In Nature and in a published preprint, Illinois professor Prashant Jain has explained "an important confounding effect" that helps unravel the mystery surrounding recent reports that LK-99, a compound of copper, lead, phosphorus and oxygen, was working like a superconductor at room temperature and ambient pressure.

The LK-99 mystery began in late July when a start-up firm in Seoul published claims that LK-99 is a superconductor at normal pressure and room temperature. The news quickly spread worldwide, because all known superconductors function only at very low temperatures and extreme pressures.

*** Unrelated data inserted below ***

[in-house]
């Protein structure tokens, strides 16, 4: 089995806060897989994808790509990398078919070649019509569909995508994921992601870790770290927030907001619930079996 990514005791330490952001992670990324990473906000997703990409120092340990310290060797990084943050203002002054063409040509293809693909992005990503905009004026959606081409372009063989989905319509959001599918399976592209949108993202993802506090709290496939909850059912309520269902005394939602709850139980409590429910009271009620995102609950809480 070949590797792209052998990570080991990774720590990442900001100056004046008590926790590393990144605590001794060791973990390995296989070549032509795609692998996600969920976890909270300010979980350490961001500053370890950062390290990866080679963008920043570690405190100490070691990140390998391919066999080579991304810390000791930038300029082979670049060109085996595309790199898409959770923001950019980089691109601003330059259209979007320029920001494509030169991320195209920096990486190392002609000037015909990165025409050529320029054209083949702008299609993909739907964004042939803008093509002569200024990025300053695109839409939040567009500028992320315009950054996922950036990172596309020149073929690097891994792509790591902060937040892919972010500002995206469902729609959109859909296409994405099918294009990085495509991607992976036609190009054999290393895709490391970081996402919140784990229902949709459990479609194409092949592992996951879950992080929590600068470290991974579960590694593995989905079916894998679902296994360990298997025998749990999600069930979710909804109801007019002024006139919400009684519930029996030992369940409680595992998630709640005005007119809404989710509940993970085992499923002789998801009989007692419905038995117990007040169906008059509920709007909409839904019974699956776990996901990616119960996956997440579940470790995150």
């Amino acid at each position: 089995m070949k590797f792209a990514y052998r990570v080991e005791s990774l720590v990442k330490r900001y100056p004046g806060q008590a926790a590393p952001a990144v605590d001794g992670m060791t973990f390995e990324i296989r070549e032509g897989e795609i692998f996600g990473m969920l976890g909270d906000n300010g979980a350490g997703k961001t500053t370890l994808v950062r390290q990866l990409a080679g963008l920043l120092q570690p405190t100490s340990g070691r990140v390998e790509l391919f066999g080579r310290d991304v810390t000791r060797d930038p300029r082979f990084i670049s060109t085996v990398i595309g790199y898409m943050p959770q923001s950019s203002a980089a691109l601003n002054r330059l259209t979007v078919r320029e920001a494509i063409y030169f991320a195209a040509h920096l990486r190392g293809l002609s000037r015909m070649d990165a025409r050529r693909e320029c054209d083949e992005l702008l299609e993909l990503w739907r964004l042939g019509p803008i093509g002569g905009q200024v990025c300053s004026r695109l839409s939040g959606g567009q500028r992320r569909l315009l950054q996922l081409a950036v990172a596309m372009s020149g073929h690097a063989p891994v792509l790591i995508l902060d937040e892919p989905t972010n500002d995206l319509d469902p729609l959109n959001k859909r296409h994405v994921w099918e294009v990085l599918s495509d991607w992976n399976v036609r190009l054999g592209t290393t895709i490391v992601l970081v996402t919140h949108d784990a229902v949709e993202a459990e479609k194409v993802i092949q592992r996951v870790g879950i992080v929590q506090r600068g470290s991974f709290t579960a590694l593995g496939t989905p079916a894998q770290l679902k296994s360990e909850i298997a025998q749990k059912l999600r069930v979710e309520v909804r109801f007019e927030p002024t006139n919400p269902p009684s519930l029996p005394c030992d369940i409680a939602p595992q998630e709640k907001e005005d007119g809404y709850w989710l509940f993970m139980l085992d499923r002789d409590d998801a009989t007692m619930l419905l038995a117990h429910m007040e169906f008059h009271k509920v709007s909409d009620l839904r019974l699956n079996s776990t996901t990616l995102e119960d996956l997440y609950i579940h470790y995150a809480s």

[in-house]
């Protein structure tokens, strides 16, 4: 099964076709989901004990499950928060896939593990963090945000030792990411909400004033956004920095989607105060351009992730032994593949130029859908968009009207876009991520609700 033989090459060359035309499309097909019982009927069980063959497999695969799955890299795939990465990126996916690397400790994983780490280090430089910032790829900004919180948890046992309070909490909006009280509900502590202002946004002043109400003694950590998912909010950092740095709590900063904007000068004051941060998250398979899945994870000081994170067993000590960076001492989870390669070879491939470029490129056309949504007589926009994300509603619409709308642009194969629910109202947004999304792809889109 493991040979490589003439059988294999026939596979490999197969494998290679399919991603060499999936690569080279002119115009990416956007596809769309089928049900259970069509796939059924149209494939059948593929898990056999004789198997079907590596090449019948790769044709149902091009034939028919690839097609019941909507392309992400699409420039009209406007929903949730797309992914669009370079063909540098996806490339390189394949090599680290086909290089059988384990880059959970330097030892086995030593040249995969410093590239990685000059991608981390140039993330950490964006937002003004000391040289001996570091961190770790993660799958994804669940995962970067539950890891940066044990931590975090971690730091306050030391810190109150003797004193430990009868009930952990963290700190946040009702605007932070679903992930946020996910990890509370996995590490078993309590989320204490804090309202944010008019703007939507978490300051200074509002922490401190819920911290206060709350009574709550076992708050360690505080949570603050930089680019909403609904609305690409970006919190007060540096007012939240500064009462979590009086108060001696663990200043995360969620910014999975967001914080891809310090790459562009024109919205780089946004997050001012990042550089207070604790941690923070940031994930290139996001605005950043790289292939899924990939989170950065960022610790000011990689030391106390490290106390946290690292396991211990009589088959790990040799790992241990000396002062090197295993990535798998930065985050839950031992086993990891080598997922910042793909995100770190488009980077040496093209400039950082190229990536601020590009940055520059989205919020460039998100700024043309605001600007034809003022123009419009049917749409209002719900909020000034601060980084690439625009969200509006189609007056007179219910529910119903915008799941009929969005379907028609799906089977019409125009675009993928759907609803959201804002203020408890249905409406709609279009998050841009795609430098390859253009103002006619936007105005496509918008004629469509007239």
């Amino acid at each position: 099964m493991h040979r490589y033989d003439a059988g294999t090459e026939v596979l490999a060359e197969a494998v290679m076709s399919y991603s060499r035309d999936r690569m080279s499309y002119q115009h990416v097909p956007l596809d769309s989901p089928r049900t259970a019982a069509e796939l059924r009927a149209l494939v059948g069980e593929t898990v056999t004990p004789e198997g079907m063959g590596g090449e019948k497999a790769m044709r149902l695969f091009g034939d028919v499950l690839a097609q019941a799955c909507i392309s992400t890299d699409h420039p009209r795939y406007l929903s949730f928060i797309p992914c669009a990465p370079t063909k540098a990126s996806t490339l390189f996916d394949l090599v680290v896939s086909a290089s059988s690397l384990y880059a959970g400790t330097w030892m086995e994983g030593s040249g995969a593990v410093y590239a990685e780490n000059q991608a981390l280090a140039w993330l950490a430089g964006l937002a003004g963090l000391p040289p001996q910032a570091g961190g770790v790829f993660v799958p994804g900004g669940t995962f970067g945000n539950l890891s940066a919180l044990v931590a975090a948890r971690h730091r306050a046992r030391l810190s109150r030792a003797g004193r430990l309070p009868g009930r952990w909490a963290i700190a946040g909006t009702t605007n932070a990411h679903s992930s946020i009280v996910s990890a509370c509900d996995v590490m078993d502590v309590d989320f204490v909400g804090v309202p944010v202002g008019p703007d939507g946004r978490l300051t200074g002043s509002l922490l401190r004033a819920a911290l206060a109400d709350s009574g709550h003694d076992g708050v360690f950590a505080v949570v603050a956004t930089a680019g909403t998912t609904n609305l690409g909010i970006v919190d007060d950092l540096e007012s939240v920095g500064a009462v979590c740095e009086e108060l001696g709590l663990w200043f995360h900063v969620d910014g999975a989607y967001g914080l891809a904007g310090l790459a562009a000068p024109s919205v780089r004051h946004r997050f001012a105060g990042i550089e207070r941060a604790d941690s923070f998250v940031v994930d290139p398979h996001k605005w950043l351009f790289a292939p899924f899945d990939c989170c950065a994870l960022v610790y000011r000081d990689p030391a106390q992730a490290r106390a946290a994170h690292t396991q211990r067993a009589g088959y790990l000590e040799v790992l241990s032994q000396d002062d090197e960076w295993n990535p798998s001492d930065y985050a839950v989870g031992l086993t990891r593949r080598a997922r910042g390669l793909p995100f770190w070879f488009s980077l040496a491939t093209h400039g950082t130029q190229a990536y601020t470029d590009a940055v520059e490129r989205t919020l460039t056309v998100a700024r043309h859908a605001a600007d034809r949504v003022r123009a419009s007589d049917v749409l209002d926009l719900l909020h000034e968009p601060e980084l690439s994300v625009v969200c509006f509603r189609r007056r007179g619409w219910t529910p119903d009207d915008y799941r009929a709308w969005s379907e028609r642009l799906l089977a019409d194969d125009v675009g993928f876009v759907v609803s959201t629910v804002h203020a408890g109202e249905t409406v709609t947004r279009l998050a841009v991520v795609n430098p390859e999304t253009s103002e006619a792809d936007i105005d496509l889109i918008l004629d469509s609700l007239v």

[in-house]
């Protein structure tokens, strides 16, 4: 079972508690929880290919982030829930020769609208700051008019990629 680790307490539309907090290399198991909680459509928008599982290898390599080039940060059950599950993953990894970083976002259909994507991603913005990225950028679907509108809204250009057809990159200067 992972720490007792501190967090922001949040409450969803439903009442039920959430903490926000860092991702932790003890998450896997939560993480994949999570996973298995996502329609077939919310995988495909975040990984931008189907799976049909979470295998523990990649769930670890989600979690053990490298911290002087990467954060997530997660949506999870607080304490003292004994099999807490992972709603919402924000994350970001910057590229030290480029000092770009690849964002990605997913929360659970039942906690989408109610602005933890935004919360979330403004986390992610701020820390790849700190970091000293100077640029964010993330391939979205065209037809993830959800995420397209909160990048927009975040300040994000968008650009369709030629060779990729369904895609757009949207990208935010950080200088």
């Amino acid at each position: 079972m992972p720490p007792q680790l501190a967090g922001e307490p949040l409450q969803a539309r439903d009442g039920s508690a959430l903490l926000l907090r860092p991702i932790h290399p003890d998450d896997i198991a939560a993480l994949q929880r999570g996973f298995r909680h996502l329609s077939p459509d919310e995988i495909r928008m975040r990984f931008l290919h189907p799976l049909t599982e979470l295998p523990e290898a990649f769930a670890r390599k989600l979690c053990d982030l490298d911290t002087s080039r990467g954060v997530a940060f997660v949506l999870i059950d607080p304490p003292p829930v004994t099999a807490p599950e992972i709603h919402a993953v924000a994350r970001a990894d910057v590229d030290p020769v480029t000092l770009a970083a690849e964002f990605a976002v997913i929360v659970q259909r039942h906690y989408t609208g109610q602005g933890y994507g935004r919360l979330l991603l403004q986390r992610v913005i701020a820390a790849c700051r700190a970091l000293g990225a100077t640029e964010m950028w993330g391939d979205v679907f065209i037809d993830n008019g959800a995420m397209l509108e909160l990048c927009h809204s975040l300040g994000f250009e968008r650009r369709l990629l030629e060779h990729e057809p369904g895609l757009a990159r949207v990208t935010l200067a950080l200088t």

The Nature article says that "after dozens of replication efforts, many specialists are confidently saying that the evidence shows LK-99 is not a room-temperature superconductor," and Jain explains how impure samples of LK-99 could have led to an important confounding effect.

More coverage here: 

The room-temperature superconductor that wasn’t | Ars Technica